• Centralized: Prisoners with suspected TB sent to a facility specifically for diagnosis and treatment of TB.

  • Decentralized: Prisoners are diagnosed and treated in their prisons of origin.

    • Accessibility of services to all categories of prisoners.

    • Existing infrastructure.

    • Operational requirements.

    • Integrated prison-civilian program.

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Why an integrated TB control program? Considered

  • Definition: Health services in prisons are linked throughout the system to the health services of the public health system (NTP).

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Challenges Considered

  • Provision of health services in prisons

    - Responsibility of health services in prisons (whose?).

    - Cases management (diagnosis, treatment, follow-up).

    - Funding.

    - Untrained and unmotivated staff.

    - Exclusion of some groups of prisoners.

  • Conflict of interests

    - Monetary.

    - Legal and security requirements.

    - Patient-doctor relationship.

  • Prison-population mobility

  • Corruption

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Integrated Programs: Why? Considered

  • Ensures the correct case follow-up during and after incarceration (released, transferred).

  • Promotes the access to health care for all prisoners in every prison.

  • Guarantees cohesive guidelines and equal quality of services for prisoners (diagnostics and treatment).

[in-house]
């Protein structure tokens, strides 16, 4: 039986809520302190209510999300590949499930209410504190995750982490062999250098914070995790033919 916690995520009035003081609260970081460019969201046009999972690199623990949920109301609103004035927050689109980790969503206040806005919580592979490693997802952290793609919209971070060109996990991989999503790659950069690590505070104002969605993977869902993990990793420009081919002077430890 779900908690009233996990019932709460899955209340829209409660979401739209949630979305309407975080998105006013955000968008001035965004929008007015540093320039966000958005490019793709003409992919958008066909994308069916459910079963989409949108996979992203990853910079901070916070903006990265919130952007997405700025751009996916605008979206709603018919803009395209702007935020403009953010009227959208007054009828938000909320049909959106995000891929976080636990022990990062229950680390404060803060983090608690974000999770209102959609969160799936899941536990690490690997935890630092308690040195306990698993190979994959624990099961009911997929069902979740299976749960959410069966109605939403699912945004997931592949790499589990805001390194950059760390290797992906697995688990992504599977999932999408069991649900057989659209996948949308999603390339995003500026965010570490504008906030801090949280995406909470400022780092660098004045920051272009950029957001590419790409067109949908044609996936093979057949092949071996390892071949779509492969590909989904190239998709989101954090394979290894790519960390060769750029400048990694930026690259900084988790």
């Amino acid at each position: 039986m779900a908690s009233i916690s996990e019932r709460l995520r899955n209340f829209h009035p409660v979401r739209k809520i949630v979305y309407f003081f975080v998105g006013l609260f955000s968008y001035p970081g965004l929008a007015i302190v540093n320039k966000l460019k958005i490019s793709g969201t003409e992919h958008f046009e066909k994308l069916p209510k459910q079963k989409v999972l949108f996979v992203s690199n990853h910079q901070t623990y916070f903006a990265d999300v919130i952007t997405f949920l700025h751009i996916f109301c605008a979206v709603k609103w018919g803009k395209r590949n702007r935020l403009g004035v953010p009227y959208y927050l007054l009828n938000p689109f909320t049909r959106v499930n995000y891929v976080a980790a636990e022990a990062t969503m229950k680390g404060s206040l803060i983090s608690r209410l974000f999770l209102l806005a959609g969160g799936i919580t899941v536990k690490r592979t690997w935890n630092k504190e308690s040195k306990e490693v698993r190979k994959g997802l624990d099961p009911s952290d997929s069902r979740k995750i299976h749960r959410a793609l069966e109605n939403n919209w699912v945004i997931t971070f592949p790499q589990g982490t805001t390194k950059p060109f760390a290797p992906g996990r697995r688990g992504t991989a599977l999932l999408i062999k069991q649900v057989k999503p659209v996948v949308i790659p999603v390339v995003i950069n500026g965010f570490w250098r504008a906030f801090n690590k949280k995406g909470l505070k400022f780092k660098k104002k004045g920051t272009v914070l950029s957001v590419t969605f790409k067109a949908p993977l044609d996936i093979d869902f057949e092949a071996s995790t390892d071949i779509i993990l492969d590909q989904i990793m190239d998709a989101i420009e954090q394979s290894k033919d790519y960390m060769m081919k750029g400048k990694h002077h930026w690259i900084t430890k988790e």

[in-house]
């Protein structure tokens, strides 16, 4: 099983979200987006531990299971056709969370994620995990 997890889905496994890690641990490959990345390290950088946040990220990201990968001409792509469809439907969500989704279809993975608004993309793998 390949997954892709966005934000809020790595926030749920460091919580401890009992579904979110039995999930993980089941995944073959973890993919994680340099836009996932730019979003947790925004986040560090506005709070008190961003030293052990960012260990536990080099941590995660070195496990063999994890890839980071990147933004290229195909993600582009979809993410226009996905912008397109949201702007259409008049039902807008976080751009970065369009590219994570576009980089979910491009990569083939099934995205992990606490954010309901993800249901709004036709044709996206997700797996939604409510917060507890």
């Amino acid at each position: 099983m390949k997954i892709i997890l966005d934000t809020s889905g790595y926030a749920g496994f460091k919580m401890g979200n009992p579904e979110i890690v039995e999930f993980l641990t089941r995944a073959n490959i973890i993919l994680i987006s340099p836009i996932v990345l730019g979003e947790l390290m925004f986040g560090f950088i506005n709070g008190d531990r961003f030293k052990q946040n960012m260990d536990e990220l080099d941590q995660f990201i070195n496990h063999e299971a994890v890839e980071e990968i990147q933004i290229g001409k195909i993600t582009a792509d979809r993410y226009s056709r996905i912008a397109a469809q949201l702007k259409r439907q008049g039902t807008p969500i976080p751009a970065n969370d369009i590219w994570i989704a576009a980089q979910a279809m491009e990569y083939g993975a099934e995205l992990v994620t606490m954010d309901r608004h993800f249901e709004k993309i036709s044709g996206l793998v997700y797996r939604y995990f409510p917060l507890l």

• Ensures that the TB statistics in prisons are included in the NTP data, and are distinguished as such.

  • Maximizes resources and promotes the sharing of experiences.

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Case-Finding Strategies Considered

•Self-referral (passive)


•Screening at entry (active)

•Mass screening (active)

  • Contact investigation (active)

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Patients must be willing to seek medical assistance. Considered

Health staff must be alert to recognize symptoms, diagnose and treat TB.

TB care must be accessible.

Fear of effects of a TB diagnosis.

Need for trained personnel.

Weak TB services, corruption.

Case-Finding through Self-Referral

Education & close supervision

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Standardized by NTP guidelines Considered

Should be implemented promptly after diagnosing a case (*smear positive)

What is a close contact?

What protocol should be followed?